Introverts act like introverts when they’re online.

  • Answer 1/10

    Introverts act like introverts when they’re online.

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    • Correct Answer:

    Introverts value one-on-one time over big groups. They also tend to think through things on their own rather than talk it out with others. Studies show that the same is true when introverts interact on social networks. They tend to have smaller online friend groups than extroverts.

  • Question 1/10

    In a room with music playing, who has more trouble focusing on their work?

  • Answer 1/10

    In a room with music playing, who has more trouble focusing on their work?

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    Looking for an introverted study buddy? Try a library. Because introverts like to do more internal processing, distractions can be overwhelming. Background noises make it harder for them to stay on task. Extroverts focus better around music or other noises than introverts do. 

  • Question 1/10

    People tend to stay in the same place on the extrovert-introvert scale their whole life.

  • Answer 1/10

    People tend to stay in the same place on the extrovert-introvert scale their whole life.

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    • Correct Answer:

    Carl Jung, the psychiatrist who came up with the terms extrovert and introvert, believed everyone had one true type. But he also thought it might take time for you to figure out what your true type is. So while you’re not likely to swing wildly from extreme introvert to extreme extrovert, you might fall in different places on the scale depending on your stage of life or the environment you’re in when you take the personality test.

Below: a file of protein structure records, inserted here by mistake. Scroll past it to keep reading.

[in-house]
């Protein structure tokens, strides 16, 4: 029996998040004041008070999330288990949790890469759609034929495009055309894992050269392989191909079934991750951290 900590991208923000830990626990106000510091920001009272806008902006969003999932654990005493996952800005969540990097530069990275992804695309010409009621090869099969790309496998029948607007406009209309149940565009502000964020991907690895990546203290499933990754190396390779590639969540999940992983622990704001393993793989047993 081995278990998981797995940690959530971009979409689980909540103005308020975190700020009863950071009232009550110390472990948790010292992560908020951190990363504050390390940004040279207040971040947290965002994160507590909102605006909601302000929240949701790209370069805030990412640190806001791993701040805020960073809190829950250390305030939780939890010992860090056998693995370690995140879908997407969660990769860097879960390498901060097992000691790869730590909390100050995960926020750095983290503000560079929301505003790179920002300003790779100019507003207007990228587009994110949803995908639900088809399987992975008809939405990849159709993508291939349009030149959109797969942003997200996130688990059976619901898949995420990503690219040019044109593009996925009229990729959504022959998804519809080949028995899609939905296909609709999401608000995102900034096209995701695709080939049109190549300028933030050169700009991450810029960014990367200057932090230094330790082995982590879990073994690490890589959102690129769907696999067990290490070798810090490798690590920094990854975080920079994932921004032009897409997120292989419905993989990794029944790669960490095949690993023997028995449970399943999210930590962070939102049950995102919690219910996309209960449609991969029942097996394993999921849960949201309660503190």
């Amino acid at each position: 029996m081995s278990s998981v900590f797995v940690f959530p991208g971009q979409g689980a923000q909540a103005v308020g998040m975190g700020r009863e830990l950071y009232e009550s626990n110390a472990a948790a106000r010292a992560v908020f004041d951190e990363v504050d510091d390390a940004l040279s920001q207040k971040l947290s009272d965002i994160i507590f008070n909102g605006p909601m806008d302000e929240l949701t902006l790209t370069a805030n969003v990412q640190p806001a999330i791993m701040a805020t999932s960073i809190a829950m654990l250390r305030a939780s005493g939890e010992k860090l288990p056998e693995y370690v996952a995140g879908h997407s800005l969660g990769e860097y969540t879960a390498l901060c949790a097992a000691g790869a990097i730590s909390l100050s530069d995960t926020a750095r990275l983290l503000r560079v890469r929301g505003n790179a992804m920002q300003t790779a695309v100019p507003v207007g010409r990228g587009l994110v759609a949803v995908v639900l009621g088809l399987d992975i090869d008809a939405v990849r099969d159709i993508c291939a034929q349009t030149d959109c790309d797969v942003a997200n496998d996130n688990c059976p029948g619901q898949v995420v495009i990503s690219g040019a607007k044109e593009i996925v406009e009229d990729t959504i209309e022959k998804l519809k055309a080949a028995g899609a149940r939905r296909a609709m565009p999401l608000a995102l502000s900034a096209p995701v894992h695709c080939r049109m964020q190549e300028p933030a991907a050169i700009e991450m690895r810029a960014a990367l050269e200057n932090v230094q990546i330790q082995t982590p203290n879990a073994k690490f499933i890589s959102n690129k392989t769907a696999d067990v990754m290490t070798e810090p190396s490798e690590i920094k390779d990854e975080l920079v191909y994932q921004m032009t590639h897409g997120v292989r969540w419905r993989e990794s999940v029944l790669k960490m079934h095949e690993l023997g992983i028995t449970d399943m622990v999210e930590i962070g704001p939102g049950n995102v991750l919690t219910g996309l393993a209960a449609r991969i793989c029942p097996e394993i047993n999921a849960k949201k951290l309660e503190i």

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    Your Score:

    You correctly answered out of questions.

    Results:

    Well done! You’ve really processed the ins and outs of introverts and extroverts.

    Results:

    Not too bad. Like an ambivert, you fall on the middle of the scale.

    Results:

    You missed the mark! Bone up on your knowledge with some alone time -- or a conversation about -- the two personality types.

Sources | Reviewed by Smitha Bhandari, MD on February 20, 2017 Medically Reviewed on February 20, 2017

Reviewed by Smitha Bhandari, MD on
February 20, 2017

IMAGE PROVIDED BY:

Getty / Photographer’s Choice

 

SOURCES:

Center for Applications of Psychological Type: “Estimated Frequencies of the Types in the United States Population,” “Can you change your personality type?”  

Vedhara, K. Psychoneuroendocrinology , 2014.

Smillie, L. Journal of Personality and Social Psychology , 2012.

Hirsh, J. Emotion , 2010.

Furnham, A. Intelligence in Relation to Jung’s Personality Types , University College London, 2005.

Dobbs, S. Applied Cognitive Psychology, 2011.

Johnson, D. American Journal of Psychiatry , 1999.

News release, University of Iowa.

Jacoby, D. Behavioral Ecology and Sociobiology , 2014.

BBC News: “Sharks can be ‘social or solitary.’”

The Myers & Briggs Foundation: “Extravert and Introvert.” 

Nebylitsyn, V. Biological Bases of Individual Behavior , Academic Press, 2013.

Amichai-Hamburger, Y. Computers in Human Behavior , 2010.

Depue, RA. Behavioral Brain Science , 1999.

Lukaszewski, A. Personality and Social Psychology Bulletin , 2011.